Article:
Implications for Organizational Structure

Video Transcript

As Professor Porter and I, together with our research teams, analyzed the companies that were moving into the world of smart, connected products, we began to realize that these companies are actually entering a situation where they're placing one foot in the traditional world of a company who manufactures, sells, and services physical products. But they're putting their other foot in this new world that's basically a software-as-a-service-based technology company. So these companies are trying to figure out how to be a traditional manufacturer and a SaaS-based software company. And it's creating a lot of new challenges for them.

  • IT and R&D Integration - The first is that we need the engineering department and the IT department to almost look like one department, because the product that used to be a physical product is now half digital or more. The engineering department doesn't typically have enough expertise in the digital elements of the product that now run in the cloud. That's really been more the domain of the IT department. And yet the IT department was a supporting organization, not really in the front lines creating the product that was going to be sold to the customer. So we need those two to work together, to each bring their skill to the table and try to figure out how we can make a product that is one part physical, one part digital, and all very safe and secure and meeting the customer requirements at the same time.

  • Unified Data Organization - A second challenge really comes around data analytics. So if we put one of these smart, connected products out in the field and it begins to stream tremendous amounts of data at us, encoded in that data is information that might be useful to the engineering department, or manufacturing, or service, or sales, or somebody else. But we have to figure out how to decode, through big data analytics, what is this data telling us and then how can we provide that insight and intelligence back to the departments that would benefit from it.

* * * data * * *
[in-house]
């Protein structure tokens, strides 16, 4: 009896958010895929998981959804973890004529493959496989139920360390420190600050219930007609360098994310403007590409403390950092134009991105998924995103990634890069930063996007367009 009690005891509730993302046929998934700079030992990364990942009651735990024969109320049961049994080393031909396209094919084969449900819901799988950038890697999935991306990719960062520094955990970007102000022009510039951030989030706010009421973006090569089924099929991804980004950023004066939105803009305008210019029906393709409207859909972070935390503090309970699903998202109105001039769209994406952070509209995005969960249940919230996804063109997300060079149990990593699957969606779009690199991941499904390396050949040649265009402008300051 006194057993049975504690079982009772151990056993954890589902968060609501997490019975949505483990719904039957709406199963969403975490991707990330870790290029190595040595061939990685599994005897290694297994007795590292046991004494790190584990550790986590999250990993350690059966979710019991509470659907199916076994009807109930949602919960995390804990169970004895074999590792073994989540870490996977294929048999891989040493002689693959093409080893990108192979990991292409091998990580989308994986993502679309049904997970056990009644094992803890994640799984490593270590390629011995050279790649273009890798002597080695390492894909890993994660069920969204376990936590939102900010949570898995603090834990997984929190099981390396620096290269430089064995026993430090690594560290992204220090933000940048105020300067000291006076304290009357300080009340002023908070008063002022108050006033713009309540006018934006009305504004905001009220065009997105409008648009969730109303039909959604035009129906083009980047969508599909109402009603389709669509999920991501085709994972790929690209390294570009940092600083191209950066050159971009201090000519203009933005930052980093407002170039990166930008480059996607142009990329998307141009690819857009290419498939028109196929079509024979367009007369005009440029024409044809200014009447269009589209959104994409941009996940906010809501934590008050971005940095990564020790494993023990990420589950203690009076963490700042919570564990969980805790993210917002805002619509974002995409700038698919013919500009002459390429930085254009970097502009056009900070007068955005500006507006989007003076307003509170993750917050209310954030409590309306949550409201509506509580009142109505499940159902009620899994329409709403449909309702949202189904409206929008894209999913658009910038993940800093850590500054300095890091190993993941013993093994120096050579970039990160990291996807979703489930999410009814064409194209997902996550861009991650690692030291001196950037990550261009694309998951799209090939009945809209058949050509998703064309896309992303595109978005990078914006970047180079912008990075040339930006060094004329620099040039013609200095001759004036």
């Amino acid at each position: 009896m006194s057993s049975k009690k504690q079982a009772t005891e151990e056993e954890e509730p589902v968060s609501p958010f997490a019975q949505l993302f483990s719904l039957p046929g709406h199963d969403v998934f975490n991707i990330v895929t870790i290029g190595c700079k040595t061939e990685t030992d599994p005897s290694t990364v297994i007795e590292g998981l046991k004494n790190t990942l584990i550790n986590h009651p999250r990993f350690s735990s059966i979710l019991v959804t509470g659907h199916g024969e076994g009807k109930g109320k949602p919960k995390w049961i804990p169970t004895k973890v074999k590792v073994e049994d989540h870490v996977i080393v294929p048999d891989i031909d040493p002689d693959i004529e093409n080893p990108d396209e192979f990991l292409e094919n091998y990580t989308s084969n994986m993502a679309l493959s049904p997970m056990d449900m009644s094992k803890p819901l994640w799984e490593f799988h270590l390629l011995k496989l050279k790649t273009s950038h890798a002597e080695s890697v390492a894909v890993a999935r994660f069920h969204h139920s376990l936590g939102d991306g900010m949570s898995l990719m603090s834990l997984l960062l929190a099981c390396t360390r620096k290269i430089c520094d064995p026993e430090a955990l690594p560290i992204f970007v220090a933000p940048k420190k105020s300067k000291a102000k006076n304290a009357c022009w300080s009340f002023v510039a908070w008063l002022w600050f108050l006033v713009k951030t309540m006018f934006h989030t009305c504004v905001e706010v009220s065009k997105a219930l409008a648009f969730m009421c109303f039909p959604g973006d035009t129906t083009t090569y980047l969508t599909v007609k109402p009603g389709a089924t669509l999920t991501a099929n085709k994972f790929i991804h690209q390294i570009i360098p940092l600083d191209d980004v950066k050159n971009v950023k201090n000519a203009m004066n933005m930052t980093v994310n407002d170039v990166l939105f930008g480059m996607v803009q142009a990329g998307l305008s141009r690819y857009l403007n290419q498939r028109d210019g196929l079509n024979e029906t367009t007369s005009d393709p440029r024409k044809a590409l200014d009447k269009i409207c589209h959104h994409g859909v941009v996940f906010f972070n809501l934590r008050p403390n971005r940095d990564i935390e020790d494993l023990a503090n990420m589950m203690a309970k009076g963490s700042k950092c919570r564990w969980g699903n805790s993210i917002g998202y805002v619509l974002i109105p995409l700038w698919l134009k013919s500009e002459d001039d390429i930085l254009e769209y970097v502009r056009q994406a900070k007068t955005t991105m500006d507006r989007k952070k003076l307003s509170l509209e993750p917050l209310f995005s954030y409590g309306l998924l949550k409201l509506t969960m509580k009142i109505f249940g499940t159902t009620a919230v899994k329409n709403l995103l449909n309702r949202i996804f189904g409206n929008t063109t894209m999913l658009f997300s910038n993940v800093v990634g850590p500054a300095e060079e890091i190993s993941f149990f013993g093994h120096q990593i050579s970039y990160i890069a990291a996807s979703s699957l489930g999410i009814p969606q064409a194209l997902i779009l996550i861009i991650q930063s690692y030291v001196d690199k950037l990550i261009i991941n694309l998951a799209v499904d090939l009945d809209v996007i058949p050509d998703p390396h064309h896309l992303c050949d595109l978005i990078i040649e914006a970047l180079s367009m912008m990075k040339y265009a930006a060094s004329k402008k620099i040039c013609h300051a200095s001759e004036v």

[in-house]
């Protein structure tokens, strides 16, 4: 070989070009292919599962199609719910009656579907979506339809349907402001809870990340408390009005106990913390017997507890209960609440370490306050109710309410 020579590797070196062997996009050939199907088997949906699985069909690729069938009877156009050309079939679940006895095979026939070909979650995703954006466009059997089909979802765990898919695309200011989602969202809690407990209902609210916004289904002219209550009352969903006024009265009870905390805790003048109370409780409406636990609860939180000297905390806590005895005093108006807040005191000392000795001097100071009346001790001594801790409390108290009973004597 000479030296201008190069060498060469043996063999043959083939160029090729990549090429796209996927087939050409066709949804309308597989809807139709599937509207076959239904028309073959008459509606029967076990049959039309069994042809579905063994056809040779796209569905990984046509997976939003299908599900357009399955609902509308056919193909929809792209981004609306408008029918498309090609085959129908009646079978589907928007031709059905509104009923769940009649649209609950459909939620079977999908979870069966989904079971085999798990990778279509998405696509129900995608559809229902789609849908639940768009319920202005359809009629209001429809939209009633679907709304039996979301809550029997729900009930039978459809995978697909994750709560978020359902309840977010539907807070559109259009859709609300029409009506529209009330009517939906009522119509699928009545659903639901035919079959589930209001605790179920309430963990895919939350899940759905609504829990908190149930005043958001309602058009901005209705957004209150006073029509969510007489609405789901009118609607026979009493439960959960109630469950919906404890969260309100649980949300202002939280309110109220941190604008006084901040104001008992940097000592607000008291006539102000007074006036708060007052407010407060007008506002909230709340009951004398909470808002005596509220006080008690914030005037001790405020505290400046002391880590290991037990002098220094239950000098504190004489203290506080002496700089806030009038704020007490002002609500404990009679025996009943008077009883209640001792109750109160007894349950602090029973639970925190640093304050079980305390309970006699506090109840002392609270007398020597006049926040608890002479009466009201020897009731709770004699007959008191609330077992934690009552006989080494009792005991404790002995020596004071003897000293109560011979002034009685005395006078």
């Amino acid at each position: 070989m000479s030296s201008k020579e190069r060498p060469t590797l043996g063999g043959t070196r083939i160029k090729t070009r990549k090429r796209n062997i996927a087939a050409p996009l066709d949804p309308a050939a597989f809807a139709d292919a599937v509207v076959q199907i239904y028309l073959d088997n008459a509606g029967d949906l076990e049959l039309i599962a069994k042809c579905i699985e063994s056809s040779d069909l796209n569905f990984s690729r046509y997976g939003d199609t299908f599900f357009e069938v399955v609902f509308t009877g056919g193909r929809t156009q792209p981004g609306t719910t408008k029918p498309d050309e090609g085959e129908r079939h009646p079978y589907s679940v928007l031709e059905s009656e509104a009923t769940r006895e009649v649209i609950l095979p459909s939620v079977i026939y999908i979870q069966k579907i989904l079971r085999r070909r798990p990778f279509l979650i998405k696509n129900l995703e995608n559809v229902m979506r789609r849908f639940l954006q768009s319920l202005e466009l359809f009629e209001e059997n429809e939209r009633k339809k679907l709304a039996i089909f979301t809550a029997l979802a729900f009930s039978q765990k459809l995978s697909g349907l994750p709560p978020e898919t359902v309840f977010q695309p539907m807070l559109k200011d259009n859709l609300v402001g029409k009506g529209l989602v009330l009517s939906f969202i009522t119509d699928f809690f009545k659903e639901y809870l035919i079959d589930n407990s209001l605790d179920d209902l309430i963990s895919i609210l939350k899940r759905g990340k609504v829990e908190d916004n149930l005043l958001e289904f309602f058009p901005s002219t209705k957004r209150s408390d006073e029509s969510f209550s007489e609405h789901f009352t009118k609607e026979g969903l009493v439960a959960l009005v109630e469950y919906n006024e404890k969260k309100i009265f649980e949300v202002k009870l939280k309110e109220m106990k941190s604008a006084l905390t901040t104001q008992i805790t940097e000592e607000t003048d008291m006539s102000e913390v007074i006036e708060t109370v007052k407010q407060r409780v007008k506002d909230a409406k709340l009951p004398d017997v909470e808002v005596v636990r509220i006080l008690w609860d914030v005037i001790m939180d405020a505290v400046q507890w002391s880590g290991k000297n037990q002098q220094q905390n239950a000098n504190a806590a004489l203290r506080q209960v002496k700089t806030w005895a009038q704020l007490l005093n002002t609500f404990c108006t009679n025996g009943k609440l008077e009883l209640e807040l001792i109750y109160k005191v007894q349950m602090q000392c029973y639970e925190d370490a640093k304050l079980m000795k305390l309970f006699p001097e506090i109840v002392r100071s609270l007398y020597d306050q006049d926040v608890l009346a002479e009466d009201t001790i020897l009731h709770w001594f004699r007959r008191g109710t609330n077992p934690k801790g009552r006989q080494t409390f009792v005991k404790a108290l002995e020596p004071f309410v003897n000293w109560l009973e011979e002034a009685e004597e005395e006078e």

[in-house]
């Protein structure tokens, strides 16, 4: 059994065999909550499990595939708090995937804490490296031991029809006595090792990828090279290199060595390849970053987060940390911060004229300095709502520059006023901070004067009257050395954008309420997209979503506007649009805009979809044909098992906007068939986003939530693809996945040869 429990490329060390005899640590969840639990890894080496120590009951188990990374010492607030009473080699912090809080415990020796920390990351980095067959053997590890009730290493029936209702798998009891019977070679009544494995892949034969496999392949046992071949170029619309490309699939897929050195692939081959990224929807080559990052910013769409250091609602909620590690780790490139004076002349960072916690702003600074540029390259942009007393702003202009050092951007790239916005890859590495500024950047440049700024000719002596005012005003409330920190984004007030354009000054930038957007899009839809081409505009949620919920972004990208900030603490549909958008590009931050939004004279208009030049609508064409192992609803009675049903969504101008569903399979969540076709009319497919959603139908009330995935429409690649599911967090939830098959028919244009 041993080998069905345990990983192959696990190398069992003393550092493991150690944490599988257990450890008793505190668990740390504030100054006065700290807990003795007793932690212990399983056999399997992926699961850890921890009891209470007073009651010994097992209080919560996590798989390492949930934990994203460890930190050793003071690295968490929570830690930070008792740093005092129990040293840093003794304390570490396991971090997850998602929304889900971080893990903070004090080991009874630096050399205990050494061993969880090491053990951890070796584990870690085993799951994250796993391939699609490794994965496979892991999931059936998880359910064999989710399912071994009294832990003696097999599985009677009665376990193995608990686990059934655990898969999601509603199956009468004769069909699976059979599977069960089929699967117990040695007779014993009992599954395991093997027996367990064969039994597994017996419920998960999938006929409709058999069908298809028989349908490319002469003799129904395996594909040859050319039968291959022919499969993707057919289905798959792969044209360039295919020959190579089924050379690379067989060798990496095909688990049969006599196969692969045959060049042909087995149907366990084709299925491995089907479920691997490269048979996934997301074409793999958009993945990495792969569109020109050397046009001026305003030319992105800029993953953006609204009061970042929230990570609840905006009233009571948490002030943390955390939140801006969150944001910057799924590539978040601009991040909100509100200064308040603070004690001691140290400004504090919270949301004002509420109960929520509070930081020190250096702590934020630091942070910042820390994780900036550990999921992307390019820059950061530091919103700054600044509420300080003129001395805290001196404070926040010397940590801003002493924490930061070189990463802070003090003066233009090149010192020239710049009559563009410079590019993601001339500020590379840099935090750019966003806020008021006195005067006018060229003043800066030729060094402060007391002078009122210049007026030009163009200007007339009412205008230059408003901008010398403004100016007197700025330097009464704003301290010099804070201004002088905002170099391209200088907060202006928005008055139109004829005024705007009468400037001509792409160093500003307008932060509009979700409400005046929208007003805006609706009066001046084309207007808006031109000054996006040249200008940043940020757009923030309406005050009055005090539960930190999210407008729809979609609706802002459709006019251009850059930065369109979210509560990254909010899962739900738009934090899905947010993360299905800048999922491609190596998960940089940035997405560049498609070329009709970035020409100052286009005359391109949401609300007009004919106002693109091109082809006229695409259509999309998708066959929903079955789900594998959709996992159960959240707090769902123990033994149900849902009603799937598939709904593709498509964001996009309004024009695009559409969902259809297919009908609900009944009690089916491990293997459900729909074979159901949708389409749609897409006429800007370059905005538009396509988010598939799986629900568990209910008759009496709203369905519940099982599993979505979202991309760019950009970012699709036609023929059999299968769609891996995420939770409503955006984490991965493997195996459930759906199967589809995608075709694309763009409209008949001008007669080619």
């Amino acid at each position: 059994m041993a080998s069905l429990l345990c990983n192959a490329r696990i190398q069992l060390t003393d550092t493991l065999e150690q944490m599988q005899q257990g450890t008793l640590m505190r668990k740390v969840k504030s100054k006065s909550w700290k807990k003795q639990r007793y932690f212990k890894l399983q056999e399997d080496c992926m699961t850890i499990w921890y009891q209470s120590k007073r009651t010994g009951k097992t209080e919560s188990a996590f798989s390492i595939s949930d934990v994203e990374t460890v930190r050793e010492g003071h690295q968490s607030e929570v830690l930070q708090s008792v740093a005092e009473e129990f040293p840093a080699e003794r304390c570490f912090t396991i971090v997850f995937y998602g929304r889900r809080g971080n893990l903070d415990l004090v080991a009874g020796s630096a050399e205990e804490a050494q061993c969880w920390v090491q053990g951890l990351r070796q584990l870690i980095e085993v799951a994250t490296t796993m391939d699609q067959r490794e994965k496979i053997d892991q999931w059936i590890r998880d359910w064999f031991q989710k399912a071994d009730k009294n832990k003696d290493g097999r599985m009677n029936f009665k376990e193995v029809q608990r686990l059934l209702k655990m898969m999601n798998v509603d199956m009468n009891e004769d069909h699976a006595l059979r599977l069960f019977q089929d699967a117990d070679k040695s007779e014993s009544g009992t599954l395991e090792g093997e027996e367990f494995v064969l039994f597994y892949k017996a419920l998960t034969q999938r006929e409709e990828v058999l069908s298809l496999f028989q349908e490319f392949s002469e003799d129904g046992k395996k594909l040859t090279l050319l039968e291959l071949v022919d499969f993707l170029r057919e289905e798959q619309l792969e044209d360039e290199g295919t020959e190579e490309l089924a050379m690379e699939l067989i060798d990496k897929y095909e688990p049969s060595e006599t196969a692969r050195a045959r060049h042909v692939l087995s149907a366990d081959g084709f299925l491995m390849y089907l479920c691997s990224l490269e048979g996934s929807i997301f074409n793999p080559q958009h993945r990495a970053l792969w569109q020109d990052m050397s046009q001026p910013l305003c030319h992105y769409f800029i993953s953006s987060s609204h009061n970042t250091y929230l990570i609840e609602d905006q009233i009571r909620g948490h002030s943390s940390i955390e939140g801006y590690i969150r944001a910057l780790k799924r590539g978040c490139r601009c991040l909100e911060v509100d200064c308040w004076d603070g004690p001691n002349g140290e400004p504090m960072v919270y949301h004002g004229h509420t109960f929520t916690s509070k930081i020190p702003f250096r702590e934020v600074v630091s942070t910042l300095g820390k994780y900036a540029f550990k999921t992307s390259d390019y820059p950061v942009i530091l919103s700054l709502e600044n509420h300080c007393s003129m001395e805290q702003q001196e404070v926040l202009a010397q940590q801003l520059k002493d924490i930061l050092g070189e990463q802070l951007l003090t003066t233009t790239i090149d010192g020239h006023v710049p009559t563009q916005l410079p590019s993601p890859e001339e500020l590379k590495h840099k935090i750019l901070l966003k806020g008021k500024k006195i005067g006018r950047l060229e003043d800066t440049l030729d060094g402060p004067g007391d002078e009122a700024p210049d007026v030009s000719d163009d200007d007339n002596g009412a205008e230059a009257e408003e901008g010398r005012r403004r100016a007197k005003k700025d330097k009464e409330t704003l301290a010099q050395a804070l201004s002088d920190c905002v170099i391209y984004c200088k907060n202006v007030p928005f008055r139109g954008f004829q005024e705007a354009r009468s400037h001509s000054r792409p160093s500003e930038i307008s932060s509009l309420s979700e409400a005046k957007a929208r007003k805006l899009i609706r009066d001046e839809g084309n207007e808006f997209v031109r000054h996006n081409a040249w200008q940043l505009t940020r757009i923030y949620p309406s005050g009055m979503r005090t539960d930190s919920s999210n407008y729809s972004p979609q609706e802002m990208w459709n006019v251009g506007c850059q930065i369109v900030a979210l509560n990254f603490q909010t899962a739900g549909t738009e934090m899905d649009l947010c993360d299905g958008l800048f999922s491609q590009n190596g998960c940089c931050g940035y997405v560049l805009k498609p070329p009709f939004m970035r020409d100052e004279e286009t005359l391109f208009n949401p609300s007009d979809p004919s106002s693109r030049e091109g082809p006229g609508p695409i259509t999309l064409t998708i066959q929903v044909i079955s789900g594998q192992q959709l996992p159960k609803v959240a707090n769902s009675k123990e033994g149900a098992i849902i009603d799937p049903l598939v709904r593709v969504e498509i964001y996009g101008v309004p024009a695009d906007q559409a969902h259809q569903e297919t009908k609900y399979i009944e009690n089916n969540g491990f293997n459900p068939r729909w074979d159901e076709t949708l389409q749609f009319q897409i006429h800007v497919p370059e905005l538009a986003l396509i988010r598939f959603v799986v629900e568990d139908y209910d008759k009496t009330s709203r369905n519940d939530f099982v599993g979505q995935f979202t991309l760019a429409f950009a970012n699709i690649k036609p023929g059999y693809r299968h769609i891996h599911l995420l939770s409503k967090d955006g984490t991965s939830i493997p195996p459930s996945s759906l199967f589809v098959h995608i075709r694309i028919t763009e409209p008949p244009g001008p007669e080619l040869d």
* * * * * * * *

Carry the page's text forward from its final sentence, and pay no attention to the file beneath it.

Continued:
• Dev-Ops - A third challenge comes around a capability referred to as DevOps, which is really a contraction of development and operations. So if you are producing a product that has an evergreen type of architecture such that it can be updated after it's sold while it's in use by the customer, this careful introduction of changes into a fleet of products as they're being actively operated is really the domain of DevOps. And that's a function we've not seen previously in manufacturing companies.

  • Customer Success Management - And then the fourth one is what's called customer success management. Almost invariably, a smart, connected product ends up being sold with a service and sometimes now as a service. What's unique about the service aspect is it's always time-bound, and at some point, it'll have to be renewed. And so we have to now watch our customers and ask, are they getting value out of this service capability and the products associated with it? An organization charged with the proactive monitoring of a fleet of products to ensure that these products are delivering good value is required, so that we'll get high renewal rates.